climate change

Childhood cancer survivor Grace Eline sat next to First Lady Melania Trump during the 2019 State of the Union address.

"They really accomplished what I call the trifecta of science. Trump really covered the impact of science on economics, as well as health, and even defense and national security." - Jamie Vernon

This week on Living Lab Radio:

Jennifer Francis is one of the scientists who have made the connection between warming oceans and the blast of arctic air we just experienced.
Elsa Partan

A pocket of arctic air rolled down over Canada and the Midwest this past week and brought record cold temperatures as low as the -50s. Schools were closed, mail delivery was suspended, and several deaths were linked to the cold.  

President Trump quipped on Twitter that he wanted global warming to “come back fast,” suggesting as he has before, that the cold weather proves climate change isn’t happening. But that’s far from the truth. 

This week on Living Lab Radio:

David Abel


The buildup of greenhouse gases in the atmosphere is warming the oceans, and the waters off New England’s coast are seeing some of the most dramatic temperature increases of anywhere in the world. And that is having a major effect on lobster populations and the fishermen who rely on them.

J. Junker

Several high-profile federal and international reports this past fall highlighted the threats posed by human-caused climate change. But the words “climate change” have been removed from multiple reports and planning documents at the National Park Service.

Most people understand the climate change will affect others. But they don't see how it will affect them.

One of the biggest science stories of the year has been climate change. And for good reason.

Carbon emissions in 2018 hit a record high. The Six Americas survey released in April found that 70 percent of Americans think climate change is happening, and nearly 60 percent understand that it is largely human-caused. That puts us back approximately where we were ten years ago, before politics and economics eroded public acceptance of the fact of climate change.

Pien Huang/WCAI

Aquaculture is on the rise in Massachusetts.  For many entering the business, shellfish farming seems like a more secure option than the marine fisheries.  But climate change looms as a long-term threat over the industry.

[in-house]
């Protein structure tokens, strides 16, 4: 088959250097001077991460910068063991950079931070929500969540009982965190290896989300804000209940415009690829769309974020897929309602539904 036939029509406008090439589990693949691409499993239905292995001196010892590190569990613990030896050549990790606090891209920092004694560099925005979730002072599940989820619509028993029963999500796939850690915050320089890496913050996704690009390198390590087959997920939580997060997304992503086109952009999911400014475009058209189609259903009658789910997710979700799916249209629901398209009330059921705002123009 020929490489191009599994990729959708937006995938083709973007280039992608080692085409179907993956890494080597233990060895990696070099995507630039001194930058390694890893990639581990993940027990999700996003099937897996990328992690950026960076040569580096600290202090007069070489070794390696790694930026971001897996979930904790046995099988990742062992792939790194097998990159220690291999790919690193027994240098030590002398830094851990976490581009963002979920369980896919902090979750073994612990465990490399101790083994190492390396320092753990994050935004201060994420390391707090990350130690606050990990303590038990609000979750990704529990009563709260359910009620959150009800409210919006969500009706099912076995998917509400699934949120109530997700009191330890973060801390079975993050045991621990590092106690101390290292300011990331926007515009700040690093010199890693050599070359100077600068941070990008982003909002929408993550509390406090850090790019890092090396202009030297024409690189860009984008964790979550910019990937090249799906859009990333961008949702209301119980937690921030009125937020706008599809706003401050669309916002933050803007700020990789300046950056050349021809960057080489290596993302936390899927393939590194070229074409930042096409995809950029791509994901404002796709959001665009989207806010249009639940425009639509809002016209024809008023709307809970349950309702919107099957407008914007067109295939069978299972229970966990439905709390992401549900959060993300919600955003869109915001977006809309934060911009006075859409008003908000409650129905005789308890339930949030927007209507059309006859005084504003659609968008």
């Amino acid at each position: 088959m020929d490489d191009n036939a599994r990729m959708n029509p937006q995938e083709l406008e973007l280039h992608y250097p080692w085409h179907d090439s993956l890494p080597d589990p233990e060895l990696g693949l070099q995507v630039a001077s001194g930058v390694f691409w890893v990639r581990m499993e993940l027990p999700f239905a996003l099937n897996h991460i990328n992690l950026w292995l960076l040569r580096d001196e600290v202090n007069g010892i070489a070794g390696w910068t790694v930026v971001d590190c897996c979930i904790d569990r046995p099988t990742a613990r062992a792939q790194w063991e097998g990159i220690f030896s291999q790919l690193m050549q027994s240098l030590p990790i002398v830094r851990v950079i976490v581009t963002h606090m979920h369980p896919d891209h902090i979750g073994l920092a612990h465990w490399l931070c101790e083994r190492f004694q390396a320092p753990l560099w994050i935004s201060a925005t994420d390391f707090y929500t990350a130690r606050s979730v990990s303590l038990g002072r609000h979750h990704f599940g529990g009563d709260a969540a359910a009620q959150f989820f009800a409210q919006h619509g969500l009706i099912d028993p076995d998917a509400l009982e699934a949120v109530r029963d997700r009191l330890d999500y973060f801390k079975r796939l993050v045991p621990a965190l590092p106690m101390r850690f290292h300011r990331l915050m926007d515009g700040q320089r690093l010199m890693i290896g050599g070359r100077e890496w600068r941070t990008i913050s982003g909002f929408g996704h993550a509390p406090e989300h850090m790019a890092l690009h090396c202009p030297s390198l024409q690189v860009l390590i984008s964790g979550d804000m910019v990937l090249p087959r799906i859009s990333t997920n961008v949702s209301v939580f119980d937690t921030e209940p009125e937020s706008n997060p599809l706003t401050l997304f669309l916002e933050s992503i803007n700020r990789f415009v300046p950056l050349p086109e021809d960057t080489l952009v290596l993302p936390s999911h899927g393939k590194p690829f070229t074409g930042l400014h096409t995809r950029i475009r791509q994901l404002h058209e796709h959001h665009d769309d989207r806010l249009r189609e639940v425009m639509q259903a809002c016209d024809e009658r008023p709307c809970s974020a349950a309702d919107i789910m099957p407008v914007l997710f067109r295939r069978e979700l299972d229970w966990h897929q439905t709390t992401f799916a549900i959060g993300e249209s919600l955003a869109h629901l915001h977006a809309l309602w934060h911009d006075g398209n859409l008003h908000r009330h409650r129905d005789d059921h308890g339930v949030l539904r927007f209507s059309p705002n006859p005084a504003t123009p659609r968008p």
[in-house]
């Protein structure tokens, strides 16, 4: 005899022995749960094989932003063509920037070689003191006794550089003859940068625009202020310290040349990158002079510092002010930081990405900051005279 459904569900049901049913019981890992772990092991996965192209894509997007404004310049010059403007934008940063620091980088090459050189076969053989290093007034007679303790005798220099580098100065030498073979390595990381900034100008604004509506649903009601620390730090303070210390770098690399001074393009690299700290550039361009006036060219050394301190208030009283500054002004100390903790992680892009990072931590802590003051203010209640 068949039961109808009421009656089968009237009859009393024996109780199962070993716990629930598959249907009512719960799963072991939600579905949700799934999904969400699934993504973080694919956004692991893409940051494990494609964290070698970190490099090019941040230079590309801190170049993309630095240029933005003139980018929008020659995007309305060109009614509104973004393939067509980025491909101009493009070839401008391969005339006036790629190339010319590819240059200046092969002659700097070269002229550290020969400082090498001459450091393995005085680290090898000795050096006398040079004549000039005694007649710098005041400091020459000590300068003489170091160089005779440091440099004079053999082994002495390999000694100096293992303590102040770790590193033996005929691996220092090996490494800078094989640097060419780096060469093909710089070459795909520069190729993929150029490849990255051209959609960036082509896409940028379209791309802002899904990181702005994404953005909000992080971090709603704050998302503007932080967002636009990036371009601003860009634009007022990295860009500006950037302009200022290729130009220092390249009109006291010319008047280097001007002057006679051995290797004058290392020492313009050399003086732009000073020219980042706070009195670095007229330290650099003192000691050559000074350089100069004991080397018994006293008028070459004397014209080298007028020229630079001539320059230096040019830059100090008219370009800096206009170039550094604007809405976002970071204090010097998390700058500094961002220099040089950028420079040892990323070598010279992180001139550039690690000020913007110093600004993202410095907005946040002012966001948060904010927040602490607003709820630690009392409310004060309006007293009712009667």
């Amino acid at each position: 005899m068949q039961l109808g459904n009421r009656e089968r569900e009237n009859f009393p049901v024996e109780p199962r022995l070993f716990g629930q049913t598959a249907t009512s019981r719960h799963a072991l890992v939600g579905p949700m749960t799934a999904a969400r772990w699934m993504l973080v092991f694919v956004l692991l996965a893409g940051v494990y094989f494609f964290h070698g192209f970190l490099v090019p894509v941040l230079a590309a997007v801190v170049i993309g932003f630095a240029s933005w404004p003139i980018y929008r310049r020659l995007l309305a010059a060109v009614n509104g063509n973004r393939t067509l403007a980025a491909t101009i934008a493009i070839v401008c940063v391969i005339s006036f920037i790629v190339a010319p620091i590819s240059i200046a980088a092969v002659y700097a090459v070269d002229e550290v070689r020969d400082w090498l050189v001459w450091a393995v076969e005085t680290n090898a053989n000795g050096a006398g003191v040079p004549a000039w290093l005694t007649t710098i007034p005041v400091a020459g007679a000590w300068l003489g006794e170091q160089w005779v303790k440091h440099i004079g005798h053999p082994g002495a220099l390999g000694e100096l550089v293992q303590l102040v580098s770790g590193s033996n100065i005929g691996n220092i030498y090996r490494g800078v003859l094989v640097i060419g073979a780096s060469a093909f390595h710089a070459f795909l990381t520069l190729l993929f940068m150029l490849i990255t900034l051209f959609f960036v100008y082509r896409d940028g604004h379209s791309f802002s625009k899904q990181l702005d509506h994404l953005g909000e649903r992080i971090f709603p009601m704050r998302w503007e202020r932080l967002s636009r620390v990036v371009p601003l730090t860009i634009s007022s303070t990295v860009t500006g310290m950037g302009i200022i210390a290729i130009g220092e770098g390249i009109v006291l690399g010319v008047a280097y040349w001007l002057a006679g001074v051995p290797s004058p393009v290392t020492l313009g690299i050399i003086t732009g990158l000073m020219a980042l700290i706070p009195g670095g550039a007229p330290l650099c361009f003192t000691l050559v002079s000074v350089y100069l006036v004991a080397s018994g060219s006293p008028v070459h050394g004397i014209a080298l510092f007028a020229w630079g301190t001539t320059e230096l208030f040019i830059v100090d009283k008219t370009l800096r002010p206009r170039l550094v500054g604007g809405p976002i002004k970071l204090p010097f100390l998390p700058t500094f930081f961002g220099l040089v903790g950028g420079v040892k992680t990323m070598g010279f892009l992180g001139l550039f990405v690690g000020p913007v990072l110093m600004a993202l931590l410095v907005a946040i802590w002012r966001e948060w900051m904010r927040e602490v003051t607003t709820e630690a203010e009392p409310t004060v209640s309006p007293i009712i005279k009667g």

Chef Scott Robertson: Try Jonah Crab at Home

Nov 14, 2018
Pien Huang/WCAI

As executive chef at Fisherman’s View Restaurant, Scott Robertson is a pioneer in the growing field of Jonah crab cuisine.

Pien Huang/WCAI

The lobster industry in southern New England has been on the decline for decades. As waters warm, some lobster fishermen are adapting by switching their catch to Jonah crab, a crustacean once considered a trash species.

Pien Huang/WCAI

New England’s fishermen are feeling the effects of climate change in fundamental ways, as fish populations respond to changes in the ocean environment. For scientists trying to understand this dynamic system, one big challenge is getting enough data. To address that problem, a number of scientific projects are building on an unlikely collaboration, enlisting data collection from the men and women who are out on the water most.

We’re about a week from Thanksgiving and the mid-term election is still fresh on the mind. Heck, some races are still being decided. For many, the country's political divide has become intensely personal – dividing families and even breaking up Thanksgiving traditions.

Meera Subramanian

With mid-terms just days away, there’s been a lot of talk about the state of our political discourse: the extreme polarization and seeming inability of Democrats and Republicans to speak civilly with one another.

Samantha Fields

In high school in Massachusetts, climate change mostly appears in earth science or environmental science, if and when those courses are offered. But some teachers are finding ways to take the subject far beyond science class. 

Samantha Fields

The words “climate change” first appear in the state science standards in Massachusetts in high school, but the concepts first appear, in a real way, in middle school, in seventh and eighth grade science, which are all about systems and cycles, cause and effect. In fact, teachers say that middle school is often where students spend the most time learning about climate change. 

In Many Schools, 'Climate Change Is Playing Catch-Up'

Oct 23, 2018
Samantha Fields

If the world doesn’t make “rapid” and “unprecedented changes in all aspects of society,” a UN report warned this month, the effects of climate change will be dramatic and far-reaching – and not in some distant future, in the next 20 years. Even now, though, in most schools, climate change is still just starting to make its way into classrooms, and many teachers don’t have the training or the resources they need to teach it.